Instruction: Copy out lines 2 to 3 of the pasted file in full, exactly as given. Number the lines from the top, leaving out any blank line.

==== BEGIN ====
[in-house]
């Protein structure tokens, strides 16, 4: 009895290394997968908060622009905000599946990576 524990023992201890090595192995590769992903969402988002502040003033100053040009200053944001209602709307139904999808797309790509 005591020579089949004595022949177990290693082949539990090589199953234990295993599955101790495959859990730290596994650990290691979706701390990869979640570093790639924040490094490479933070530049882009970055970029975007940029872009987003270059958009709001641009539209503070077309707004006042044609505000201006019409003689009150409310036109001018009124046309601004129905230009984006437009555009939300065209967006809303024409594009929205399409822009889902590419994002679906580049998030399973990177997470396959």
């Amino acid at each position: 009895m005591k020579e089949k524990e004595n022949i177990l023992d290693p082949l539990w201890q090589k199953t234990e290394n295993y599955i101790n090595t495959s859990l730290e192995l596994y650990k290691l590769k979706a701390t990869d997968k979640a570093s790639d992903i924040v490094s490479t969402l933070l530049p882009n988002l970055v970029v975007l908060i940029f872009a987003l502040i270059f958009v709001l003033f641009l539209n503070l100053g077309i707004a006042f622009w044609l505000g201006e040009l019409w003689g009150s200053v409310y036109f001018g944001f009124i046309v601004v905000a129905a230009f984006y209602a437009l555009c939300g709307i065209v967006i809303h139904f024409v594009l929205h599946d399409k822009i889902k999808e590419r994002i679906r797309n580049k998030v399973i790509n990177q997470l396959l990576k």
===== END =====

């Protein structure tokens, strides 16, 4: 009895290394997968908060622009905000599946990576 524990023992201890090595192995590769992903969402988002502040003033100053040009200053944001209602709307139904999808797309790509 005591020579089949004595022949177990290693082949539990090589199953234990295993599955101790495959859990730290596994650990290691979706701390990869979640570093790639924040490094490479933070530049882009970055970029975007940029872009987003270059958009709001641009539209503070077309707004006042044609505000201006019409003689009150409310036109001018009124046309601004129905230009984006437009555009939300065209967006809303024409594009929205399409822009889902590419994002679906580049998030399973990177997470396959």
């Amino acid at each position: 009895m005591k020579e089949k524990e004595n022949i177990l023992d290693p082949l539990w201890q090589k199953t234990e290394n295993y599955i101790n090595t495959s859990l730290e192995l596994y650990k290691l590769k979706a701390t990869d997968k979640a570093s790639d992903i924040v490094s490479t969402l933070l530049p882009n988002l970055v970029v975007l908060i940029f872009a987003l502040i270059f958009v709001l003033f641009l539209n503070l100053g077309i707004a006042f622009w044609l505000g201006e040009l019409w003689g009150s200053v409310y036109f001018g944001f009124i046309v601004v905000a129905a230009f984006y209602a437009l555009c939300g709307i065209v967006i809303h139904f024409v594009l929205h599946d399409k822009i889902k999808e590419r994002i679906r797309n580049k998030v399973i790509n990177q997470l396959l990576k």